Acupuncture For Neck Pain
As a general rule, acupuncture is great for treating most kinds of aches and pains, and as you can imagine, neck pain is something I see a lot of in my Bristol acupuncture clinic.
Why Does Acupuncture Work For Neck Pain?
According to Chinese medicine theory all kinds of pain, stiffness and discomfort are due to stagnation – as the saying goes ‘where there is pain, there is no free flow, where there is free flow, there is no pain’. To simplify, there are 2 main kinds of pain:
- BLOOD STAGNATION pain is sharp, stabbing, severe and in a fixed location
- QI STAGNATION pain is more dull, stiff, achy, tight and comes and goes, or moves around
Of course, you can have both at the same time, and the situation can be complicated by Heat (red and inflamed, pain is worse when hot) or Cold (pain worse in the cold and better for heat) or other factors.
Acupuncture is a holistic treatment for neck pain, which works by stimulating movement and clearing blockages and stagnation, so it’s ideally suited for treating pain. It’s very good for reducing aches pains and discomfort, breaking down knots and restoring movement. In my clinic, I normally combine it with some tui na (Chinese massage) as the 2 in combination have a really powerful effect.
Research On Acupuncture For Neck Pain
There have been many studies on the effect of acupuncture in treating neck pain.
For instance, a review of ten different trials by the Cochrane Collaboration has concluded that there is evidence that acupuncture can relieve chronic neck pain. Different trials found that i. Acupuncture offered better pain relief than sham Tens or sham laser or sham acupuncture (needles inserted in unsuitable locations), ii. Acupuncture provided better pain relief than just waiting, and iii. Acupuncture provided better pain relief than massage. (Trinh KV et al. Acupuncture for neck disorders. Cochrane Database of Systematic Reviews 2006, Issue 3. Art. No. CD004870).
A different secondary analysis of the data (from the Acupuncture Trialists’ Collaboration) looked at acupuncture for all kinds of chronic pain and found that acupuncture is significantly superior to control, irrespective of the type of control used. (PLoS One. 2014 Apr 4;9(4):e93739)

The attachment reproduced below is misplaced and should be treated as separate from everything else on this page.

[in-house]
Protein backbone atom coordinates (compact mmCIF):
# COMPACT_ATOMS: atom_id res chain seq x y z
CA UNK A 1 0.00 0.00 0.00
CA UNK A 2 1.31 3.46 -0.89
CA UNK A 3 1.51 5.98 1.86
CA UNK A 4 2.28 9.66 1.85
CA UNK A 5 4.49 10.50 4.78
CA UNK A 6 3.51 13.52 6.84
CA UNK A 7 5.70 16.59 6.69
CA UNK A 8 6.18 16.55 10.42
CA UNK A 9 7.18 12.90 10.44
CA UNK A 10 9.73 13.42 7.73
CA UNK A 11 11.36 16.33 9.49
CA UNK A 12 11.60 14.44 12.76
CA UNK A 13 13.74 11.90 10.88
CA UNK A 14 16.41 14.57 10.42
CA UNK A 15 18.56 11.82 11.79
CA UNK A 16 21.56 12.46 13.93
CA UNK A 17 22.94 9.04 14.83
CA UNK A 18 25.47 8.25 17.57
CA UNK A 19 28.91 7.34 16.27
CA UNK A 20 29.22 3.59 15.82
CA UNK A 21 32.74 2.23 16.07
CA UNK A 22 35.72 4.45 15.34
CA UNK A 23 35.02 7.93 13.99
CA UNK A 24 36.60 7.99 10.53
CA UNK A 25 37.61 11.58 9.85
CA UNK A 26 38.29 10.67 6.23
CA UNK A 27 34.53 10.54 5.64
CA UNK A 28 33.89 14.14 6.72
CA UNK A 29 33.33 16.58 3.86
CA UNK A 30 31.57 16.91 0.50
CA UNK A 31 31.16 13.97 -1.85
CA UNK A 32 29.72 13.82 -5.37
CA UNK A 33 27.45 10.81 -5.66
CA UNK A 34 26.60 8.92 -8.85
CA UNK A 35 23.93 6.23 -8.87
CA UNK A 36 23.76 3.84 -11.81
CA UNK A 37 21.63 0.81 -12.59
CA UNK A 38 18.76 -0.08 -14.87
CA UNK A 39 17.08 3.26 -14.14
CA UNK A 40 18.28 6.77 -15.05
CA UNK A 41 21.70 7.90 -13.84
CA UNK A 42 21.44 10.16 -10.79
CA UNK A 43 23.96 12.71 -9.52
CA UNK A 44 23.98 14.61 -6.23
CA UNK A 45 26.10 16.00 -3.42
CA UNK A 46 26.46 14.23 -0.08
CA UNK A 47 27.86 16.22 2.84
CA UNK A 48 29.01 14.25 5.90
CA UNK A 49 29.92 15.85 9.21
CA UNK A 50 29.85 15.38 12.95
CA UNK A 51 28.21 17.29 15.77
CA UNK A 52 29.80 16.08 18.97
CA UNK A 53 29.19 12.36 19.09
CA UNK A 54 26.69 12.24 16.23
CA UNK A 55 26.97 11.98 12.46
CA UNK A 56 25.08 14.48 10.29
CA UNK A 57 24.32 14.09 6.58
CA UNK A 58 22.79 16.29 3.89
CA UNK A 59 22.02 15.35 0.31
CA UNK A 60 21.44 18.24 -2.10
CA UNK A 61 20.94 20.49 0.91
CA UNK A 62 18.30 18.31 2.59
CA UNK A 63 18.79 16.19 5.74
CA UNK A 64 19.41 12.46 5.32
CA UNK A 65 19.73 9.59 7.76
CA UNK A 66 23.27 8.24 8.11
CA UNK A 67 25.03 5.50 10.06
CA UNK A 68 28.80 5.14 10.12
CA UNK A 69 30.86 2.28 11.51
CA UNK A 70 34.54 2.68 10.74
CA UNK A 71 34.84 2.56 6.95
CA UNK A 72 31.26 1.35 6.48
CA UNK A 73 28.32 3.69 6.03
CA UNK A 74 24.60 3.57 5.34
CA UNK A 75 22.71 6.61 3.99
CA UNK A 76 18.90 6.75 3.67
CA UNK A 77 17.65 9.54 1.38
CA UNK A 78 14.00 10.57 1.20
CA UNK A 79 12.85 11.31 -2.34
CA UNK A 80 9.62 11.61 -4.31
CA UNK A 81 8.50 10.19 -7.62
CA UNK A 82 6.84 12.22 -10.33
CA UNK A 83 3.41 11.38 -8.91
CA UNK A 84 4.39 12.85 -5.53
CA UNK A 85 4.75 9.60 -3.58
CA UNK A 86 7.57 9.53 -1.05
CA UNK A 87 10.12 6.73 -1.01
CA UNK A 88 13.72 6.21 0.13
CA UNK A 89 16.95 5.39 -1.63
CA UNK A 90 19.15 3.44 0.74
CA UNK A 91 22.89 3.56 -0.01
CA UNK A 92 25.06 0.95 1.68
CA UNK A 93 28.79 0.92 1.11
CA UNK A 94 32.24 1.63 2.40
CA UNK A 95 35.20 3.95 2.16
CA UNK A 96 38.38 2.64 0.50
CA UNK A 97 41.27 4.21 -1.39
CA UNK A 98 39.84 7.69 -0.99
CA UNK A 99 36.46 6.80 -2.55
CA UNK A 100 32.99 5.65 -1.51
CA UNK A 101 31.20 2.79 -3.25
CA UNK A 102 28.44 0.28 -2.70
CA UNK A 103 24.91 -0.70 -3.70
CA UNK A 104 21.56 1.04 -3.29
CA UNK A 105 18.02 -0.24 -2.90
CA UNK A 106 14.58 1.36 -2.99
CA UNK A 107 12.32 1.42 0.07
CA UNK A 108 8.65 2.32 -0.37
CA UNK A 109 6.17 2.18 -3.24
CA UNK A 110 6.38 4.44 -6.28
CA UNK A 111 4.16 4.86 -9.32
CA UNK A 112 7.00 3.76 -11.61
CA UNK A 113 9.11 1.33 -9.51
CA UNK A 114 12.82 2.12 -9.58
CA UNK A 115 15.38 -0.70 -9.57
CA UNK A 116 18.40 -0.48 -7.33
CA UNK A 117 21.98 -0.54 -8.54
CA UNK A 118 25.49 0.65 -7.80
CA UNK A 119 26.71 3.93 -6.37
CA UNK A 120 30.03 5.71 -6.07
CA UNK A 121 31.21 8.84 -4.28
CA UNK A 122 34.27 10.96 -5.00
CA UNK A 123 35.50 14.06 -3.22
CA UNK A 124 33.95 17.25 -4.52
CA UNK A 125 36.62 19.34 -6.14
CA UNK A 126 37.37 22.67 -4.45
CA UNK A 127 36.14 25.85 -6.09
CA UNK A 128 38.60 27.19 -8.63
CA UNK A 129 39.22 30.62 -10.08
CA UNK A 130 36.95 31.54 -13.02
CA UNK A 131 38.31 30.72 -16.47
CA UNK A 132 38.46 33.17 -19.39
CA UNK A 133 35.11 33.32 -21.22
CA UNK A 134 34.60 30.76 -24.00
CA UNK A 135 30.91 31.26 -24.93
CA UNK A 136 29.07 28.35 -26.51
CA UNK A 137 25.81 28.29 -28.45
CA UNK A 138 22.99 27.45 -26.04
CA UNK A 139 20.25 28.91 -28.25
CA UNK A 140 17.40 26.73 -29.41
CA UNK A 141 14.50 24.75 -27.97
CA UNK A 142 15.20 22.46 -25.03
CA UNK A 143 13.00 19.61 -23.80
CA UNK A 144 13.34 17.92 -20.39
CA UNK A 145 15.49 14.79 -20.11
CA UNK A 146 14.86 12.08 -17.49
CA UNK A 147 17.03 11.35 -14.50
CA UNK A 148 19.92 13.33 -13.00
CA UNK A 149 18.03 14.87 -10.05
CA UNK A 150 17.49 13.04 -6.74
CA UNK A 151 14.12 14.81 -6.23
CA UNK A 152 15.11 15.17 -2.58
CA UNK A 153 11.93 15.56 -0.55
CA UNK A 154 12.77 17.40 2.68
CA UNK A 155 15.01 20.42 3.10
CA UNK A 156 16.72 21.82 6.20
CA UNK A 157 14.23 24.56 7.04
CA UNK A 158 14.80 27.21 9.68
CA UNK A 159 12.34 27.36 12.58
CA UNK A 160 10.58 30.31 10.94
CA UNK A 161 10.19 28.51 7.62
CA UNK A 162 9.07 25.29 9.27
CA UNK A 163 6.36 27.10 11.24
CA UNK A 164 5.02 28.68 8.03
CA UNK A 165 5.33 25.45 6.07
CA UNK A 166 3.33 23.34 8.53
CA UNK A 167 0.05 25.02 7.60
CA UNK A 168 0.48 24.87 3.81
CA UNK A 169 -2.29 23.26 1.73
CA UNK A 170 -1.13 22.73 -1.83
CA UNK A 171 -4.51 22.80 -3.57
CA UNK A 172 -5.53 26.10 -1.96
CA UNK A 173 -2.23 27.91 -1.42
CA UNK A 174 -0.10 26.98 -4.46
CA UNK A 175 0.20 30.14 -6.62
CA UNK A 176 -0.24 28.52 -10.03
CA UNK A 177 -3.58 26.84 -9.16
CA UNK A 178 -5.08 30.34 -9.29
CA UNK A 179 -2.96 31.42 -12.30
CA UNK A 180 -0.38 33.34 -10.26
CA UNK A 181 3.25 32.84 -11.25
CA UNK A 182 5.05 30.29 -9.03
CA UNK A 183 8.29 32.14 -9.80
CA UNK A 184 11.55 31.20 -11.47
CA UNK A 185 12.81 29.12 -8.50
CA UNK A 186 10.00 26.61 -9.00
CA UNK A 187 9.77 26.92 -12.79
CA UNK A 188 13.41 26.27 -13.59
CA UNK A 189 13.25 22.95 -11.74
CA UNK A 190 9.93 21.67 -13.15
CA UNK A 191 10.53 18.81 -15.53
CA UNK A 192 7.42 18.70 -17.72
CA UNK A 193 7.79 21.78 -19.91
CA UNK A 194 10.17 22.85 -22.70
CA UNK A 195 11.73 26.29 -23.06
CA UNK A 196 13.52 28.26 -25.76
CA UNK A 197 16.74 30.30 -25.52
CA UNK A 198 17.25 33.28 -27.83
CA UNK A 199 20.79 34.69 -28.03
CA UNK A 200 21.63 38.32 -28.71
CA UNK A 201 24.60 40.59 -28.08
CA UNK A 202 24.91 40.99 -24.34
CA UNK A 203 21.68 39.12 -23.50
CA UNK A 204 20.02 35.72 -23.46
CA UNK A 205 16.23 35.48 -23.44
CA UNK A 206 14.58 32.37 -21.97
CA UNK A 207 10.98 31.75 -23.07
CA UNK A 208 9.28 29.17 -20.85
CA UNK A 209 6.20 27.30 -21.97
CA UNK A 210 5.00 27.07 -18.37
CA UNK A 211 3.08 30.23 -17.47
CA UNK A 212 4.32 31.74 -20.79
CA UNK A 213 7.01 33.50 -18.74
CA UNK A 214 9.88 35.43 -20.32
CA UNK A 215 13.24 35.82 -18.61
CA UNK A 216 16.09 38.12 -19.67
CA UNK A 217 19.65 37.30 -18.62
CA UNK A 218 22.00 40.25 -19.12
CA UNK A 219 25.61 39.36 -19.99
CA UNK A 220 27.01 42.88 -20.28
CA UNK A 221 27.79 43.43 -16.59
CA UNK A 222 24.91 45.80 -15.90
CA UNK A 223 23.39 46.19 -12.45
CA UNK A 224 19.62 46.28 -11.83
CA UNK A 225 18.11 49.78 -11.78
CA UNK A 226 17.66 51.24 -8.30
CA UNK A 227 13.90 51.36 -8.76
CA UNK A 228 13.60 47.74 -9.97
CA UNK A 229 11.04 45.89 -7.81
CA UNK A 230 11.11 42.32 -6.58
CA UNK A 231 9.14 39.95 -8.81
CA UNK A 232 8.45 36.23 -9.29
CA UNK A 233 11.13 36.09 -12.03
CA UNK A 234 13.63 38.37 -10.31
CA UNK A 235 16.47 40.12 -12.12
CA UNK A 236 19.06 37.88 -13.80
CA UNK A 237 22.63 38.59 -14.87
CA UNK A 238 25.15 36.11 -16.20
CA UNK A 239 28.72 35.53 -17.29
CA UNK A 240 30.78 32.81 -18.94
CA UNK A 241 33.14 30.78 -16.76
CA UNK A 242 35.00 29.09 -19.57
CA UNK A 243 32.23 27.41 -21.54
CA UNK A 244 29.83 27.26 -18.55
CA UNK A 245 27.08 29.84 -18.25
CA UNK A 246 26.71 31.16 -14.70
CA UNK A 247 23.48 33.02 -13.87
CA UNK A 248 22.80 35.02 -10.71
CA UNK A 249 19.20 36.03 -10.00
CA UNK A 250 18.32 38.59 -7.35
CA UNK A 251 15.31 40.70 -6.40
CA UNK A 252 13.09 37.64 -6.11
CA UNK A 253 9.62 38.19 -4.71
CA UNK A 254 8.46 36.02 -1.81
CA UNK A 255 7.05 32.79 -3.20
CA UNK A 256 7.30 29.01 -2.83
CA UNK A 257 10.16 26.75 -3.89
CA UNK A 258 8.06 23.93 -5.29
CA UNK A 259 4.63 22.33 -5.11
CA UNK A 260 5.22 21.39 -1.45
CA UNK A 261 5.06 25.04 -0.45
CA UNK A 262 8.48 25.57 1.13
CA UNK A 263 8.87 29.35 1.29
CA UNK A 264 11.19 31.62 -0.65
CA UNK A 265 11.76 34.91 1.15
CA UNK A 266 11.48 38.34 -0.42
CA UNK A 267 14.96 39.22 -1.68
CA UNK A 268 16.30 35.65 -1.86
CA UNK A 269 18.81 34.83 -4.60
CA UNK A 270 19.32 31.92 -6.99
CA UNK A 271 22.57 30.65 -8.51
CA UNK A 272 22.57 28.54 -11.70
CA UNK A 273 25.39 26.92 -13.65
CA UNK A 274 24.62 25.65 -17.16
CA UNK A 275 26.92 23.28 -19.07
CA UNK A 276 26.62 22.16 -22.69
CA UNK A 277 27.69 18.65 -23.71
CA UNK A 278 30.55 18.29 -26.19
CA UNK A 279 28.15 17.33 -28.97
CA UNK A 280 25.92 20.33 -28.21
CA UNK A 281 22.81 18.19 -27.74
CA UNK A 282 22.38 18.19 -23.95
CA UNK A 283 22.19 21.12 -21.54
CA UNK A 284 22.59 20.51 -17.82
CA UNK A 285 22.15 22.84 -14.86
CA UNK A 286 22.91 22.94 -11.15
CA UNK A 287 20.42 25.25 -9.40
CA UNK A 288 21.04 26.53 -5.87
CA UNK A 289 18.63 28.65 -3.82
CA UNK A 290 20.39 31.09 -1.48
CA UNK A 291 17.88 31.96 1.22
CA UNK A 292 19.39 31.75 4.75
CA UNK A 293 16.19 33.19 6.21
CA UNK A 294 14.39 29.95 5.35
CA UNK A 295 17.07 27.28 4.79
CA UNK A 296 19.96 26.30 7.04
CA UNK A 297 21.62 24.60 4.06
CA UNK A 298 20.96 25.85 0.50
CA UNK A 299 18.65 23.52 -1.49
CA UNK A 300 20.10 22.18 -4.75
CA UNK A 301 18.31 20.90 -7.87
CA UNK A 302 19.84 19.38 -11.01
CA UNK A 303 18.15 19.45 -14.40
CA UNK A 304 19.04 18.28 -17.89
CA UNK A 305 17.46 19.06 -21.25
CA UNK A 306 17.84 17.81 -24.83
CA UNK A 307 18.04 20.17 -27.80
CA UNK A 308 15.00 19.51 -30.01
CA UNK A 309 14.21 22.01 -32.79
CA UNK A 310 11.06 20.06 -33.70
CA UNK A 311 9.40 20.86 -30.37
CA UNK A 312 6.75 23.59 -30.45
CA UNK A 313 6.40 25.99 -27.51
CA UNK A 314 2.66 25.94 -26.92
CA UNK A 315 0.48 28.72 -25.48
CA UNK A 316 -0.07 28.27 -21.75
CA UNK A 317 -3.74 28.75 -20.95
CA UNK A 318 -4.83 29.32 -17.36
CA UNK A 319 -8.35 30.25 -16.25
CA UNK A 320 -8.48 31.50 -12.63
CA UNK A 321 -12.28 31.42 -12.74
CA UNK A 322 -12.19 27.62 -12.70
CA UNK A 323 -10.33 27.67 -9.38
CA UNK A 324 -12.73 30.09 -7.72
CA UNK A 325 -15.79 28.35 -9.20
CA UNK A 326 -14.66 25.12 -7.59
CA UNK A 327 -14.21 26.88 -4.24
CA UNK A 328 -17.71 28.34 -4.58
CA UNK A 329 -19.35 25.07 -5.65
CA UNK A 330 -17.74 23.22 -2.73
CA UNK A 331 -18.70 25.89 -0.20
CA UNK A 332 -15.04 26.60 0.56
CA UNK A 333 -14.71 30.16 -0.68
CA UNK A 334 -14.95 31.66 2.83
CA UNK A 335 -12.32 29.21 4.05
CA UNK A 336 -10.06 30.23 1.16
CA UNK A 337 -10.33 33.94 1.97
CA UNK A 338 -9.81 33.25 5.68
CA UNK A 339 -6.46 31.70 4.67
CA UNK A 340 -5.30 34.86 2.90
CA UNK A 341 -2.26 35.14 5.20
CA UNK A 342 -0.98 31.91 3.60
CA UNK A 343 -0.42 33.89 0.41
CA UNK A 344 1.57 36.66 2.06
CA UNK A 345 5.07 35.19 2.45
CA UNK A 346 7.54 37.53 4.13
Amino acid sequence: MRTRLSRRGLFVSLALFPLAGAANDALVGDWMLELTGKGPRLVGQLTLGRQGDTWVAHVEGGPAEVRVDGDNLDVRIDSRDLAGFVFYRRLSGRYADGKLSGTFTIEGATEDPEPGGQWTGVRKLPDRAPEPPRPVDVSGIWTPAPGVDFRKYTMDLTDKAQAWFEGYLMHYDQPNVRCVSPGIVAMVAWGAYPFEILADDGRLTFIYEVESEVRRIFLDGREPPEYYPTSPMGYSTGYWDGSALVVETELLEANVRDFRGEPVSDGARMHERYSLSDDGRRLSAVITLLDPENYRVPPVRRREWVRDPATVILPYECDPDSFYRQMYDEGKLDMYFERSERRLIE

And there are plenty of studies look at more specific scenarios for neck pain. For example:
A study in Laryngoscope found that at acupuncture is useful to patients suffering from neck and shoulder pain following surgical treatment. Italian clinicians randomly assigned 48 patients with chronic pain or dysfunction attributed to neck dissection to either weekly acupuncture or usual care (physical therapy, analgesia, and/or anti-inflammatory drugs) for five consecutive weeks. Shoulder pain and function scores improved more in the acupuncture group, and a statistically significant improvement in quality of life was also reported following acupuncture. (Laryngoscope. 2016 Mar 24. doi: 10.1002/lary.2592)
And just one session of acupuncture treatment can result in improvement in pain sensitivity for patients with chronic whiplash, according to a Belgian study. In a randomised crossover pilot trial with blinded assessors, 39 patients received two treatment sessions of identical duration, with acupuncture and relaxation therapy randomly crossed over. Local pressure pain sensitivity decreased more significantly following acupuncture than with relaxation (Eur J Pain. 2012 Sep 11. doi: 10.1002/j.1532-2149.2012.00215.x)
Few studies look at the long-term effects of treatment, but one small Norwegian study has found that acupuncture can result in a significant long term reduction in neck pain. 24 female office workers with chronic neck and shoulder pain were randomly assigned to receive acupuncture to either true points or to non-points (‘sham’ acupuncture). All received 10 treatments over a 3-week period. The pain intensity had fallen by 70% in the true acupuncture group after treatment and remained at about half of its original severity 3 years later. The pain in the sham acupuncture group fell slightly by the end of treatment, whilst 3 years later they actually reported more severe pain than at original assessment. The true acupuncture group also showed a reduction in associated headaches which also lasted for 3 years. (Pain, July 2004; 109(3):299-307).
So, if you know anyone with neck pain, whether due to bad posture, whiplash, curvature of the spine, sports injury or any other cause, acupuncture is definitely worth a try!
Click for more information about my own Bristol acupuncture practice
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